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March 28, 2012 / jwaxo

Duck Hunt (Hand-Eye Coordination)

Keep that stupid dog from laughing at you.

In our youth, there was an crazy new game out there, one as mysterious as it was awesome. With it, you could take up a gun-like controller, point it at the screen, and interact with the game system in a way never seen before, outside of arcades. It was paving the way for new video game interactions, a harbinger for a new generation of consoles that would be unlike anything we had ever seen before. What would come next? Virtual reality goggles? Gloves with tactile feedback? Entire suits that shocked you to simulate pain and pushed against you to simulate force? Maybe an entire lack of a controller, something that just read body language and movement to control your character.

All of this from this one game and accessory.

No, I’m obviously not talking about the Wii, but something a lot more basic, and of course a heck of a lot cooler: Duck Hunt.

Clearly it wasn’t actually new when we first discovered Duck Hunt. It had launched pretty much with the release of the NES, often paired on a single cartridge with Super Mario Bros. In fact, when we finally discovered an unwanted copy of Duck Hunt at one of those legendary garage sales, complete with a pair of light guns, it was one of those duel-game cartridges, resulting in us owning two copies of the same game. We weren’t ones to complain, having searched all over for the game since we had first seen it at our friend’s house.

Something about an accessory shaped like a gun just called to us.

Duck Hunt was a pretty simple game. Ducks flew across the screen, and you had three shots to take them down. It used pretty basic technology that had been in arcades for years and still is, three decades after the NES first launched. You pointed at the screen, pulled the trigger, and the gun detected if you were actually pointing at a duck or, say, a tree, or the sky. If you missed too much, the stupid, hateful dog laughed at you, and you lost. Pretty revolutionary technology at the time, and the magic remained exactly that for a long time.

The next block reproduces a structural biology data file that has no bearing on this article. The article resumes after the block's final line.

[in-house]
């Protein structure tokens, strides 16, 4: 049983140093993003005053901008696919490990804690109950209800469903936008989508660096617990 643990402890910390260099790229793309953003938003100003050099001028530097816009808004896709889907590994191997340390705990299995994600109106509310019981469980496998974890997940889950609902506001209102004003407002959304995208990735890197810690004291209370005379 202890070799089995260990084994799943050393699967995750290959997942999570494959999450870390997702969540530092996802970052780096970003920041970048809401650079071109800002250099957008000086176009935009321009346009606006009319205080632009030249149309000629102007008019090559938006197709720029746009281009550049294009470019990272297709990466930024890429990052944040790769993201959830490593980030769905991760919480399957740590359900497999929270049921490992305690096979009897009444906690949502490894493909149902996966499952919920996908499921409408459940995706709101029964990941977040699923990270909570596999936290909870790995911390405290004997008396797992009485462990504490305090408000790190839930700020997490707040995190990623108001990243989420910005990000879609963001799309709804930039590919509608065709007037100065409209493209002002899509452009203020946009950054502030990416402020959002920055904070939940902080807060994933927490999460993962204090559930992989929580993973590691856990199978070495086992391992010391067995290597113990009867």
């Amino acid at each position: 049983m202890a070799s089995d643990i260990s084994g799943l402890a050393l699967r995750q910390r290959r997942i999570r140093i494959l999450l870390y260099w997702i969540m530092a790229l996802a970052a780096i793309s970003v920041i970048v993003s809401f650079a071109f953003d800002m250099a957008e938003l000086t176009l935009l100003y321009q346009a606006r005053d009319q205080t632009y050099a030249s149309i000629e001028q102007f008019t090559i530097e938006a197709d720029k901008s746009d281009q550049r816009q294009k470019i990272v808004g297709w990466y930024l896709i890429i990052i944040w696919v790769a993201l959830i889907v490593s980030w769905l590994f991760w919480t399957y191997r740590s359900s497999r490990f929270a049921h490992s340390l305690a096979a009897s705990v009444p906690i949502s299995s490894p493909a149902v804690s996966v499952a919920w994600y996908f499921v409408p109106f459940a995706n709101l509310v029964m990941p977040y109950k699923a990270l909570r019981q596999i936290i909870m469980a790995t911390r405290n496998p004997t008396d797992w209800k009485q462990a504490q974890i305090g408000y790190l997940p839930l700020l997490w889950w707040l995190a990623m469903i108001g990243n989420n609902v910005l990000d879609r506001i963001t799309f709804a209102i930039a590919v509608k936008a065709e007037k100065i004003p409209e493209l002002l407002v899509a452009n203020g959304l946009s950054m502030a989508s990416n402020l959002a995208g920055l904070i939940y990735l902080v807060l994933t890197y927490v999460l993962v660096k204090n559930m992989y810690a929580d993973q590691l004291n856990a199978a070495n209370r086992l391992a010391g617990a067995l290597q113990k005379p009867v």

(On a side note, if we had known better, we could easily have cheated by just aiming the gun at a lightbulb or a white piece of paper: supposedly it wouldn’t know the difference)

It was the wave of the future, and so we dove in with both guns (so to speak). Shooting ducks, each other, or, as our dad preferred, trap shooting. But what I remember the most is how truly, ridiculously accurate we started to get after a time. After a while, standing in front of the TV wasn’t challenging enough for us, so we started moving away from it, more and more, until eventually standing in the kitchen and tagging down ducks.

Still spot on.

I particularly found that I did my best if I just kind of let my eyes glaze over while staring at the screen, taking everything in, so I could best react when a duck appeared. Then, when it did, my gun hands would move on their own, taking aim and rapidly clicking the trigger. More often than not, I would get my kill, and I would do my best if I was getting really tired.

That’s some hand-eye coordination.

Now, obviously I could make my stupid-obvious point that video games can train you in stupid little kid things that everyone needs to learn. “Reaction times” and “learning patterns” are easy to point out and look at. But the actual lesson here was something that I can safely say that I learned at the age of 5 purely because of Duck Hunt: that video games can actually teach you things like that. Maybe inadvertently, maybe not, but during those formative years I gradually increased my ability to point and shoot at things with hardly a second thought. And the realization that something like this could happen was pretty mind-blowing for my little Chicago Bull’s-hat-wearing self.

Practical application left something to be desired, occasionally.


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